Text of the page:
I recently managed to get registered with an NHS dentist, after being without for 5 years. The dentist assured me that my teeth were fine, but I would need to visit the hygienist after such a long break. Today was the day and I'm sure you'll be quite relieved to discover there are no photos accompanying this blog post.
As I lay back in the chair, I was advised that the water syringe could be a little cold and if I wanted a break I could raise my hand. I can handle cold, I thought, I like the cold. What I got was an experimental form of water torture. It may be called a water syringe (although I wouldn't trust my memory on this) but it feels like a pneumatic drill. Firstly my face started to spasm, but I closed my eyes and concentrated on breathing calmly through my nose. As the pain increased I tried to calculate how much of my mouth there was left to do and if I could make it all the way through without biting the hygienist's hand off. I was afraid if I asked her to stop I wouldn't be able to let her begin again, so I lay there clenching my hands over my stomach and trying desperately to keep my mouth open wide enough for her to actually finish the job.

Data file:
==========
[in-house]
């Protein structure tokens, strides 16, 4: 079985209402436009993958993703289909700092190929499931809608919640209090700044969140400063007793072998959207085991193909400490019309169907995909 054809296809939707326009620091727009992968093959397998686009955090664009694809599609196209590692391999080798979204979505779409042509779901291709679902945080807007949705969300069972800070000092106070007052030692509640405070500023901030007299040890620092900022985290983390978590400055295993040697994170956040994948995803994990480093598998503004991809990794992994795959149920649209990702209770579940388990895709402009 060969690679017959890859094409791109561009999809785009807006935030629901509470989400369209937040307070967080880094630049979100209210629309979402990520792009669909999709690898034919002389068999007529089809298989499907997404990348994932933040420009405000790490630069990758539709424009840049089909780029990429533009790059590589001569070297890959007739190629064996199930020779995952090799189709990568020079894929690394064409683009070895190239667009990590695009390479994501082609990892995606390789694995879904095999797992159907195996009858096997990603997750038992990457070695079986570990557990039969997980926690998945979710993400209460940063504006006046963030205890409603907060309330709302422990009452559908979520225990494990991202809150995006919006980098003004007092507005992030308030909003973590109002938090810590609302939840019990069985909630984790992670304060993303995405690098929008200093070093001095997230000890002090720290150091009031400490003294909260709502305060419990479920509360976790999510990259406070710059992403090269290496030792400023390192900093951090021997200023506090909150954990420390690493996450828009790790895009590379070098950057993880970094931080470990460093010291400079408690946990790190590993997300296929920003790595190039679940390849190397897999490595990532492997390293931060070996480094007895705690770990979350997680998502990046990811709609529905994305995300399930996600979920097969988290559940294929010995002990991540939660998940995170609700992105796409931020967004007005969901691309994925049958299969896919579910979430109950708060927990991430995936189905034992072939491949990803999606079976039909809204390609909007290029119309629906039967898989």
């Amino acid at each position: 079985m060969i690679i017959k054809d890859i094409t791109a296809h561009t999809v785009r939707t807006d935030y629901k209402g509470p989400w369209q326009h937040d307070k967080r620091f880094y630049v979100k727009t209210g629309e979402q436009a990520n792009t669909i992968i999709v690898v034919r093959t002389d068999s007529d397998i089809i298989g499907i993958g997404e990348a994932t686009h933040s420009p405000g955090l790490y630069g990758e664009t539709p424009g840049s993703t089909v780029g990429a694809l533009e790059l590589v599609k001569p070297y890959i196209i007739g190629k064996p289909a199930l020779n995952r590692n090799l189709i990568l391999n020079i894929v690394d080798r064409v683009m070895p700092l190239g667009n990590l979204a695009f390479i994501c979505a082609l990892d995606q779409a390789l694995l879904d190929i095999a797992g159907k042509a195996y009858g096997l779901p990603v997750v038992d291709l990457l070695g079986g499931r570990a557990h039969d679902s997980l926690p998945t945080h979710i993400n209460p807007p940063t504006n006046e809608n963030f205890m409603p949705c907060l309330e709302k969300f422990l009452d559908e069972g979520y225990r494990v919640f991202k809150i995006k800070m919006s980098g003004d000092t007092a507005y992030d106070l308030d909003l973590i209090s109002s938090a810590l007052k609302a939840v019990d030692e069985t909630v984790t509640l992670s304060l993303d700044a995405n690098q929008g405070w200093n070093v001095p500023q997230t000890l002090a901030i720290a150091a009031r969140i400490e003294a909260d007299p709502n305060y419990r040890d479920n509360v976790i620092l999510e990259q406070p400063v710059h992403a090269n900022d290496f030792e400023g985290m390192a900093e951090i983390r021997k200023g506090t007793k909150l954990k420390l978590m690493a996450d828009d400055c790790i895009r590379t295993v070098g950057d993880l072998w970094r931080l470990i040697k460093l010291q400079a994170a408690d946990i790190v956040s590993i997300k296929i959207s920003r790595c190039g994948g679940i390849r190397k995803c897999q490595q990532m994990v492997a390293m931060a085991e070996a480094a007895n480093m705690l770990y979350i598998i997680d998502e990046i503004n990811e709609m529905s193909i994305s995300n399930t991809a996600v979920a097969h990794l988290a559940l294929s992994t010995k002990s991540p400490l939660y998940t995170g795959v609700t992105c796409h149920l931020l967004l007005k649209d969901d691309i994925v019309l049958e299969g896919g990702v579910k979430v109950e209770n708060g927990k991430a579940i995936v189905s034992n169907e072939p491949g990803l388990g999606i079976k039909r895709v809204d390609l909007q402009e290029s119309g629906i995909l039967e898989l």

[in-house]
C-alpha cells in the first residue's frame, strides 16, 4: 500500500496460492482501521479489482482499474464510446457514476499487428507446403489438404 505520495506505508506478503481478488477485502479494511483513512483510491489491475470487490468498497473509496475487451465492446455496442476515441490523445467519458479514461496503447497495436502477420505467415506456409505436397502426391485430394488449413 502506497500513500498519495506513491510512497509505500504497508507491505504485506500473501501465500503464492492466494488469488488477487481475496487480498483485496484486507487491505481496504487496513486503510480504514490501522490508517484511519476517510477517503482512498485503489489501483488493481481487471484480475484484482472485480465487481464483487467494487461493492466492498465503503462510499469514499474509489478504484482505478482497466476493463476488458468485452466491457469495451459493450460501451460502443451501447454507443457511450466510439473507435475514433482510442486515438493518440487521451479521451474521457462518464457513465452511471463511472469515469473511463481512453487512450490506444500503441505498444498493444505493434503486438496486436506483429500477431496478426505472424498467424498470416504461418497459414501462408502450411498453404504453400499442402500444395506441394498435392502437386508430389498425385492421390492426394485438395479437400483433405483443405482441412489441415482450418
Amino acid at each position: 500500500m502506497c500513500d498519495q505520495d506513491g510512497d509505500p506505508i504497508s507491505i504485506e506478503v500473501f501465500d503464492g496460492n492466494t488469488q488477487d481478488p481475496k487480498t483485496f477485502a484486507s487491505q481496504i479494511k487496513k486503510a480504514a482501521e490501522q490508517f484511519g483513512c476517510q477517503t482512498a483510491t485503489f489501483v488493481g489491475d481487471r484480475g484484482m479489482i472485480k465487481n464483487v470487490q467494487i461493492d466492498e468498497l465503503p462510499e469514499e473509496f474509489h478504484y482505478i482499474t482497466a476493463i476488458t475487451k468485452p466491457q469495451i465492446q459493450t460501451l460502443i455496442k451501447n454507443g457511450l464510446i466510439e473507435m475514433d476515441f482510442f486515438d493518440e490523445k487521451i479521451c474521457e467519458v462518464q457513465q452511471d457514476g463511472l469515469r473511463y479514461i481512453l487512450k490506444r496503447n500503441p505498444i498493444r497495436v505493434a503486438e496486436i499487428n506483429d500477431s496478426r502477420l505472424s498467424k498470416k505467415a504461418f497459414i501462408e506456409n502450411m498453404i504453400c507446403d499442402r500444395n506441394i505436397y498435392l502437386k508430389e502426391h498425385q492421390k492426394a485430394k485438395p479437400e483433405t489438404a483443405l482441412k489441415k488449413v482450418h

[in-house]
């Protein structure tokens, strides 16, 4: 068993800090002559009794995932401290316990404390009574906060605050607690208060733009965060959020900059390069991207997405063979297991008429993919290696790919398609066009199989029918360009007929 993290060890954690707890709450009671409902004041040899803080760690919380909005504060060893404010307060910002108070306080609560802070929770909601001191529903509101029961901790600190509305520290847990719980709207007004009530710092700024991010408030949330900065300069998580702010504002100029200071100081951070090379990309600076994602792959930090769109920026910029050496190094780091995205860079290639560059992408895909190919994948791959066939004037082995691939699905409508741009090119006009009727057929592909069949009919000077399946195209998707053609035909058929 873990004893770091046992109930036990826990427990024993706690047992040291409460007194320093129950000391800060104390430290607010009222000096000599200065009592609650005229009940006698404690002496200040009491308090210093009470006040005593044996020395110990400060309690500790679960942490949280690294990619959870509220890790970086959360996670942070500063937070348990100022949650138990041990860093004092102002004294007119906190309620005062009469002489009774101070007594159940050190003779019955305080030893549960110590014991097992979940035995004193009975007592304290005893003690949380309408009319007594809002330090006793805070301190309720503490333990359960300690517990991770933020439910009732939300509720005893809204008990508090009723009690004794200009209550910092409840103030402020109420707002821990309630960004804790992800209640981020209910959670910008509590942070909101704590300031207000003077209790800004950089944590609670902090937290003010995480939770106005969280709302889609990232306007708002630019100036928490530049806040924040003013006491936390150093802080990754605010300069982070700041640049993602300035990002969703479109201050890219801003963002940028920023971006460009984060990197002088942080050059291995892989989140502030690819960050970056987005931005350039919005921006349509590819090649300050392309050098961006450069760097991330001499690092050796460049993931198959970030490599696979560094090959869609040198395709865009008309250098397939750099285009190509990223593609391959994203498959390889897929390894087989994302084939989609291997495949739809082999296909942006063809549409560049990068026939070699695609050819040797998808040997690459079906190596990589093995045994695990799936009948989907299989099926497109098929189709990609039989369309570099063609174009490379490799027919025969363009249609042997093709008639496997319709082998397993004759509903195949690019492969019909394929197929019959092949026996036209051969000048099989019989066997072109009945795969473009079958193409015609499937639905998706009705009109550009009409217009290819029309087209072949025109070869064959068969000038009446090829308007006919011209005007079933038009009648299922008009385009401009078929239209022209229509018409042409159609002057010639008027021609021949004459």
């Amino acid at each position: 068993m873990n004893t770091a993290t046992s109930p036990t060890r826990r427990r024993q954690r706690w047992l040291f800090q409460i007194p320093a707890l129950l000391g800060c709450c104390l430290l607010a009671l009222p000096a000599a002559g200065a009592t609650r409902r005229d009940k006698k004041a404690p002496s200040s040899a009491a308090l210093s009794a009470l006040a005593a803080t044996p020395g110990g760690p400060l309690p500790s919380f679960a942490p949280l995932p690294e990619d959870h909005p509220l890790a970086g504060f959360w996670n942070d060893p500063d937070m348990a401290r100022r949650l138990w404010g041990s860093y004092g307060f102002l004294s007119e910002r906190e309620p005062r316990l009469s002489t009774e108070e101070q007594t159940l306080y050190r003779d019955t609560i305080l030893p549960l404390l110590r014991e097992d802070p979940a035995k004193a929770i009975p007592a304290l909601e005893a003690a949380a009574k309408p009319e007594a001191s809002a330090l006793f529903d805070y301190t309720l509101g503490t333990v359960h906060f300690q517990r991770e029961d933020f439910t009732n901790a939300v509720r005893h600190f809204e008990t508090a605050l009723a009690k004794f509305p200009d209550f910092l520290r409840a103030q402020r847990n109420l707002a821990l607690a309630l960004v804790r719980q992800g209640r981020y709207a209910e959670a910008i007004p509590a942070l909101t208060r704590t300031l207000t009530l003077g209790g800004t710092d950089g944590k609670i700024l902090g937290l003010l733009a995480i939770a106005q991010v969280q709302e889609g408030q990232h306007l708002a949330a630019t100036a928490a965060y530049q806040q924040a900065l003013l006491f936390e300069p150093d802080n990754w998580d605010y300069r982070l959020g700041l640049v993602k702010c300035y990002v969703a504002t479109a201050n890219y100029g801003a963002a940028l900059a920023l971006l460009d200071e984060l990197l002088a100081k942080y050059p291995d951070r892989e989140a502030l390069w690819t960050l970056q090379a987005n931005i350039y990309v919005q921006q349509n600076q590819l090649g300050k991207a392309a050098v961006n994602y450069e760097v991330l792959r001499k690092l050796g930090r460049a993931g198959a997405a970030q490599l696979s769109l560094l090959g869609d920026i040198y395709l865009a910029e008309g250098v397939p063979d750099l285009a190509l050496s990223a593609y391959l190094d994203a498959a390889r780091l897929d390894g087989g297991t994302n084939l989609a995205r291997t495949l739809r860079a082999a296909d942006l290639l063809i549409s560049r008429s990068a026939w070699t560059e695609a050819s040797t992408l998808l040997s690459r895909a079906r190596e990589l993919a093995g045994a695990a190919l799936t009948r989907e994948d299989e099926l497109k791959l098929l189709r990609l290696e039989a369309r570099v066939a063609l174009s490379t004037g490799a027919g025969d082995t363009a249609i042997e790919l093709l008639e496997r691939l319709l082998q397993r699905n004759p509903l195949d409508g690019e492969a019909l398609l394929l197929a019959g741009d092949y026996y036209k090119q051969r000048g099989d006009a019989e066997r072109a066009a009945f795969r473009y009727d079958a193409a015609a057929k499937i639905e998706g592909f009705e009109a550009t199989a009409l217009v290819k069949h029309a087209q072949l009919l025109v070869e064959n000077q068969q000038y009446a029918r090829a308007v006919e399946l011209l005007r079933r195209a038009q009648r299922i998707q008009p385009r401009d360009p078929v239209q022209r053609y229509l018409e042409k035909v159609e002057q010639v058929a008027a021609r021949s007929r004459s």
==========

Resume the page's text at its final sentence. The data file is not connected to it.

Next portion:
Finally she stopped and asked if I was fine. I gargled unintelligibly. The hygienist correctly interpreted this to mean I needed to rinse and spit before I could manage human speech. I was concerned at this point that I was on a compassionate break, due to all the face twitching, and I was going to have to lie back for more. Relieved to find this was not the case, I discovered that now it was time to have miniature bottle brushes forced between my teeth. In comparison to what had gone before, this was almost pleasant, even if not painless. After testing a couple of sizes, the hygienist informed me that the brushes should fit when the swelling had gone down and not to worry about bleeding for the next 7-10 days.
Thinking that my ordeal was over, I started to relax, only to be cheerfully informed that I'd had a general clean and that next week she'll be going under the gums. As I sit here, hours later, nursing an aching jaw, I wonder if it's feasible to give up eating and drinking altogether so I don't have to go back.